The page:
The recent spate of demolitions in Nairobi has sent shivers among owners of premises built on riparian land in Mombasa with reports the exercise would be extended to port city.
This comes as reliable reports revealed that some high-end buildings at Kibarani dumpsite and others encroaching Indian Ocean are to be demolished.
President Uhuru Kenyatta had directed the National Land Commission (NLC) to revoke the Kibarani dumpsite land allocation to private developers and ordered it be given back to the county government.
President Kenyatta further directed the dumpsite to be decommissioned and used for the development of recreational facilities as part of the ongoing efforts to reposition Mombasa as a top tourism destination in the region.
Meanwhile, some of the buildings earmarked for demolitions are Makupa Transit Shade Limited and Multiple ICD Limited which are in Changamwe.
Uhuru: We won't relent on demolitions
The rich also cry as demolitions come knocking
Tenants watch in horror as bulldozers pull down mall - VIDEO
The owners of the two companies and Mombasa Cement - which according to Parliamentary Committee on Environment and Natural Resources are among those who have reclaimed part of Kibarani - were last week summoned to Nairobi.
The county has however defended Mombasa Cement, saying the firm is not in the list of Kibarani land and sea grabbing or reclamation beneficiaries.
The three firms had been summoned to Parliament together with owners of Ukay Centre and South End Mall, whose buildings are among those that have been brought down.
Credible sources within Makupa Transit Shade Limited confided to the Nation reports of the planned demolition.
"We know something bad is coming our way but we are yet to familiarise ourselves with the plans. Let's wait and see," the source who spoke on condition of anonymity said.
The revelations came as a Mombasa based lobby, Haki Africa, called on the government to extend its efforts in reclaiming public land to other counties.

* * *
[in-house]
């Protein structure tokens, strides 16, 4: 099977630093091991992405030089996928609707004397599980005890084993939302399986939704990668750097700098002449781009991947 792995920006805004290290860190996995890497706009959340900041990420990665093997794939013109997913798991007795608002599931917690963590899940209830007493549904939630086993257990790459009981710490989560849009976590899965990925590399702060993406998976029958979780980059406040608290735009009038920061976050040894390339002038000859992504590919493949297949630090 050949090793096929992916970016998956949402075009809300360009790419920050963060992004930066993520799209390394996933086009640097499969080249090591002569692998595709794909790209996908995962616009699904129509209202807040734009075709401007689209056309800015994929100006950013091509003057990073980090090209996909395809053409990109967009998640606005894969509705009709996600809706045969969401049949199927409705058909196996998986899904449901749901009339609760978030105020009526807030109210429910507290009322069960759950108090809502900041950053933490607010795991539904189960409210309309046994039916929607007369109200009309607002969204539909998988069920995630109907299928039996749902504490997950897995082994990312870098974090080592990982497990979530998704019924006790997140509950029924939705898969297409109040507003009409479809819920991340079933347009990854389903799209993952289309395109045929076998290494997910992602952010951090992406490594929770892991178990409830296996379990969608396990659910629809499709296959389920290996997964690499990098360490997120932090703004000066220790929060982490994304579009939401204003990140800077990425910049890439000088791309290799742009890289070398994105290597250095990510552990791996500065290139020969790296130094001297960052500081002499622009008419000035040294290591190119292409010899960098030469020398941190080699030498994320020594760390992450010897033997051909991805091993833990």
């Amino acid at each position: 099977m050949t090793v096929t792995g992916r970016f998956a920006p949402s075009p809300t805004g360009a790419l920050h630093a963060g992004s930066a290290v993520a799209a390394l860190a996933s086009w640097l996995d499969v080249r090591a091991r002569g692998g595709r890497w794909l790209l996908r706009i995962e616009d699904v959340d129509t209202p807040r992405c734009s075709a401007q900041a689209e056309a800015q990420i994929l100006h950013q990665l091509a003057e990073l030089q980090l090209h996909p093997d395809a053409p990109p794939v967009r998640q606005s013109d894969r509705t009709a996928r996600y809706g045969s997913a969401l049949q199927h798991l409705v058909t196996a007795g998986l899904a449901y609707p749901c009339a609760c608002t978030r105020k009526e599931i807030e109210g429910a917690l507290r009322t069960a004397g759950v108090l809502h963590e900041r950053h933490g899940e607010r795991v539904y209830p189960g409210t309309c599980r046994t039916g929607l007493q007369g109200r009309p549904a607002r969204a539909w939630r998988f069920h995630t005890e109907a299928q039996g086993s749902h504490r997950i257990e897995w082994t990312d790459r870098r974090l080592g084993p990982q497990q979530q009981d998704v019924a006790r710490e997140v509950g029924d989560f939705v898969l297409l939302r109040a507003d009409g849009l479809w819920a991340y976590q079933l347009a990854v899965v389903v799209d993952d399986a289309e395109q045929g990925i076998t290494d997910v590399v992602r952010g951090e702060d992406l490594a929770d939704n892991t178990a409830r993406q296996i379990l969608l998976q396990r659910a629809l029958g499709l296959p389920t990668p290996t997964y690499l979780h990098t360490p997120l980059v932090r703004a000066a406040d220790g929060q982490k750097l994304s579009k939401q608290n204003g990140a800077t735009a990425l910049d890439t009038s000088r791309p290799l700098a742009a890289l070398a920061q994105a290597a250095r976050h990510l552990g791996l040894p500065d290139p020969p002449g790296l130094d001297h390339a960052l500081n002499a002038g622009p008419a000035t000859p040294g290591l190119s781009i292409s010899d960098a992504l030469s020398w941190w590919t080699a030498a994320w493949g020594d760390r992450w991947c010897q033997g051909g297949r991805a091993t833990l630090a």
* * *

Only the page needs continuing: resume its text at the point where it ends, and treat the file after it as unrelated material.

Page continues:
Haki Africa executive director Hussein Khalid said for instance at the Coast, the public have no access to the beaches as some part of the land have been grabbed by private developers.
"In Mombasa road reserves, fish landing sites, public toilets and beach access roads have all been taken up and allocated to private persons who have erected stone structures and buildings," Mr Khalid said.
He added that complaints by Mombasa residents over flooding when the rains pour was as a result of the structures that have been put up along water paths.
The human rights group said according to its investigations there are over 2,000 illegal structures in Mombasa alone.
The findings, Mr Khalid said, were as presented by EACC reports, Ministry of Lands and Ndung'u land report.
"Those structures need to be demolished immediately for the better good of the public.
"We are also calling on the newfound partnership between Governor Hassan Joho and Tourism Cabinet Secretary Najib Balala to prove its worth by reclaiming the public lands and beaches to restore the county's tourism glow," Mr Khalid said.
Mr Joho and Mr Balala recently announced their plans to work together in reviving Mombasa's glory.
Part of their plans was to repossess the Kibarani dumpsite as ordered by President Kenyatta.